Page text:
11 Jan, 2012
Coach In The Spotlight – Jane Drapkin
Jane Drapkin qualified through The Coaching Academy programme and has enthusiastically agreed to share her coaching experience, so we have put her in the Coaching Hot Seat.
Here is Jane’s story:-
What brought me to coaching?
As a manager working in charities in the international relief and development sector I’d always used a coaching style to support my staff, although at the time I didn’t assign the term coaching to it.
This developed into a more professional approach when I joined a human resource consultancy and began giving 1:1 feedback to clients on psychometric tools which again was coaching, without being called it as such!
The real prompt to move into coaching as a profession came when I had to take several months off sick to recover from major back surgery. I found that although when people came to visit me I was the one lying down, in practice I was often the one listening to other people’s needs, concerns and issues. And, more importantly, I got a real buzz out of helping people to feel better about whatever it was that was bothering them.
Also whilst I was recovering I had a key concern of my own, which was how was I going to earn a living now that I had a back condition that limited the amount of travel I could do?
Consultancy was great fun, very interesting and hugely rewarding, but it involved travelling to wherever the client was – be that in Bristol, Chester, Glasgow or Birmingham, and my back wouldn’t be able to cope with that. I was also not going to be in a position to apply for a job based closer to my home in Windsor until I was fully recovered – and that was likely to take many months if not a couple of years.
So putting together the fact that I loved helping people to sort out their problems, and I needed a new career that enabled me to work at, or close to, home – becoming a professional coach seemed like a great idea!
What did I find most interesting to learn?
For me the most interesting aspect of coaching has been about the way we can control our feelings, and therefore our actions and the outcomes we achieve, by the language we use. I have found this incredibly powerful, and am still startled by the impact this has on me when I consciously apply it to my own way of thinking and talking and on my clients when they do likewise.
What was the most rewarding part of the training/journey? Which bits did you enjoy the most?
If I’m totally honest the most rewarding part was getting great feedback and testimonials from my practice clients!
For me the most enjoyable bits of the training were the coaching sessions.
I loved (and still love)the feeling of making a difference, and I particularly loved the sessions where the client had a tricky or complex issue to work on and I had to be 110% engaged with them and their agenda, responding to their needs as the coaching session developed and helping them to make that ‘breakthrough’ that enabled them to move on.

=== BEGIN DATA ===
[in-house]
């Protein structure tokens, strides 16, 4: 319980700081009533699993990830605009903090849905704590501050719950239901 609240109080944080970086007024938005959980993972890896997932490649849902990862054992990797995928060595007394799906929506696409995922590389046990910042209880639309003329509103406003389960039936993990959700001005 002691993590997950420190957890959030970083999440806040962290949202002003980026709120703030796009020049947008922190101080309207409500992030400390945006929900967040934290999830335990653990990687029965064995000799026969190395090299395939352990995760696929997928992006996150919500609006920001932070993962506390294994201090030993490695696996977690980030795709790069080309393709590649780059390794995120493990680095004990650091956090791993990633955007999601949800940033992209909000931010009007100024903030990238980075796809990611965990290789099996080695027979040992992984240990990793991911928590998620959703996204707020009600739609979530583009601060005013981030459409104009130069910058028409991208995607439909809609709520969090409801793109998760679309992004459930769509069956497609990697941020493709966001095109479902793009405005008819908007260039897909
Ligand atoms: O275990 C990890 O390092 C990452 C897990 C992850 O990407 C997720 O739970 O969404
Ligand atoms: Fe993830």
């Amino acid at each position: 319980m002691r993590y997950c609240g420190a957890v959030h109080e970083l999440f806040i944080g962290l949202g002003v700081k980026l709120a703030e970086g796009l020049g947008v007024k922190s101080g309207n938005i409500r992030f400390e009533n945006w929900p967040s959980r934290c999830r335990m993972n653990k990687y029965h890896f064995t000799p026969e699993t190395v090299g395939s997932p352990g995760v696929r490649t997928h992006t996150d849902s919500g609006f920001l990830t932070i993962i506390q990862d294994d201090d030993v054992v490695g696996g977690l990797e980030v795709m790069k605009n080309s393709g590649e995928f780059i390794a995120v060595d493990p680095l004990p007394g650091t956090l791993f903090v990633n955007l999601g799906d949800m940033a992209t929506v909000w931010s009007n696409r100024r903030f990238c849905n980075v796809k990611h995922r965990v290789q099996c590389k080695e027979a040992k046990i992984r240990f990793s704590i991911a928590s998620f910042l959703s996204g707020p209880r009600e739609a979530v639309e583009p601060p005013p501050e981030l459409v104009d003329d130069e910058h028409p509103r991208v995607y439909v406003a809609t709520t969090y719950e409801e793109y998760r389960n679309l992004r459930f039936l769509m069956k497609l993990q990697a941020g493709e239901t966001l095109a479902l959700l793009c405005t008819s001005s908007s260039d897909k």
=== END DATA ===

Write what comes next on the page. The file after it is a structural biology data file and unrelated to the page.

How did the qualification slot in with my current life? What else did I have to consider whilst qualifying?
When I was training I was on unpaid leave from my employer and I therefore had plenty of time to focus on the qualifications. I trained for the Personal Performance Coach and NLP practitioner at the same time.
I combined with this my ‘back recovery programme’ which involved lots of physio and other medical appointments, regular walking and swimming and a rigorous regime of daily exercises – some of which could be done whilst listening to teleclasses or watching training DVDs!
Where am I now? What is my niche?
I am now in the set up stage of my coaching business. I have some clients already, and am working on a range of ways to increase my visibility and my client base.
My niche seems to be evolving… my passion is to help people that need to make or deal with changes to their lives for health reasons – a subject close to my heart.
More generically my niche is working with clients that are dealing with change, and want to ‘unmuddle’ their heads to enable them to move forwards in their lives or their work.
The best thing that could happen to my coaching business in the next two years is…
That coaching becomes recognised as an effective method of support for people dealing with health issues.
My favourite coaching question is:
“What is your key takeaway from this session?”
It’s not sophisticated, funny or particularly original, but it always makes the client take stock of what they’ve been talking and thinking about, and as well as them taking away actions, it means they are taking away a change in mind-set.
What do I enjoy most about being a coach?
This is hard to answer as there are so many aspects of being a coach that I enjoy, but if I did know the answer…. it would be that my interest in ‘what makes people tick ‘ is being continually fed every day!
My top tips for:
- People who are looking at coaching:
Look at it! Give it a go! Think seriously about how you want to use it.
There are many ways to be a coach without actually being a full time coach. To run a coaching business you not only need to be a coach, you also need to run a business.
If this isn’t for you, think about how else you might want to use your coaching skills.
- Those coaches currently in training:
Enjoy the ride! Grasp whatever learning you can – it can come from many directions. And practice what you preach!
- Coaches that are about to qualify?
- People that are in a similar situation to myself?
Get a coach, coach yourself, keep using and implementing all the things you learnt in your coaching training.
And keep checking the R part of your SMART goals – as Bryan Tracy said – if you’re not hitting your goals, it’s not the goals that are unrealistic, it’s your timelines…